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Manitoba storm affects farmers

Manitoba storm affects farmers

Some producers didn’t have power for nearly three days

By Diego Flammini
Staff Writer
Farms.com

Manitoba farmers and their machinery are sitting idle waiting for harvest conditions to improve after a massive snowstorm.

A weather system passed through the province on Oct. 10, bringing nearly 20 cm (7.8 inches) of snow, rain and high winds to some communities. The aftermath included thousands of power outages, downed trees and school closures, and prompted Premier Brian Pallister to declare a state of emergency on Sunday.

Some producers were without power for extended periods.

“In my case, power was out for about 32 hours, from Friday afternoon to Saturday night,” said Charles Fossay, the president of Manitoba Canola Growers. “Fortunately, the temperatures were never so cold that anyone was in danger.”

Many families have generators and are using them to get by while Manitoba Hydro works to restore power, Fossay said. He farms about 3,600 acres of crops in Starbuck Man.

About 13,000 customers were without electricity as of Tuesday morning, Manitoba Hydro said.

The wet fields will further delay harvest.

Farmers have harvested about 74 per cent of the province’s crops, Manitoba Agriculture’s Oct. 15 Crop Report says. Producers will have to wait for conditions to improve before getting back into the fields, Fossay said.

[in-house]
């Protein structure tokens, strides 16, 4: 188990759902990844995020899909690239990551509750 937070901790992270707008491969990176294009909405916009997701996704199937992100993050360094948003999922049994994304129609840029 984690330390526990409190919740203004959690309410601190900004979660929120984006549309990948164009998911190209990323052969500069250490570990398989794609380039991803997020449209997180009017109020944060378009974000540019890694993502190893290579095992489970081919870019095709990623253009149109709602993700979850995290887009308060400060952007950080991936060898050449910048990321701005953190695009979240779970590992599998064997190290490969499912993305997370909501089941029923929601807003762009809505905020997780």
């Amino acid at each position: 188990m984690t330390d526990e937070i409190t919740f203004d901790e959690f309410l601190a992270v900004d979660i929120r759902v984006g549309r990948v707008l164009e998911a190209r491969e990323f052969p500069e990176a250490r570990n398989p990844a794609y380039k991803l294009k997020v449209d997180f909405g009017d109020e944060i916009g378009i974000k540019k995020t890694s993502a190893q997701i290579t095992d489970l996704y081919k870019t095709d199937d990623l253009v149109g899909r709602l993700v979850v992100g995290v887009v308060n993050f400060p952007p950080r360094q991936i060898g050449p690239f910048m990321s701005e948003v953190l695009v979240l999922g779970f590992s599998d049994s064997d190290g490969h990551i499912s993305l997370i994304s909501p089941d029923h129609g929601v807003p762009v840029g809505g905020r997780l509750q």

“It’s just too wet to get into the fields to do any harvesting,” he said. “If you went in now, you’d be making a huge mess and it’s really not worth it because you won’t be able to fix it. I know some farmers that went out before the storm and were leaving one-foot-deep ruts in their fields with the combines.”

Ag industry reps are concerned about the province’s potato crop.

Manitoba farmers have only harvested 60 per cent of the province’s potato acres compared to 99 per cent over the last three years.

“We thought last year was a bad harvest, but this year is proving to be just as bad, if not worse, with all the rainfall,” Dan Sawatzky, manager of Keystone Potaro Producers Association, told CBC on Oct. 10.

Manitoba Hydro photo



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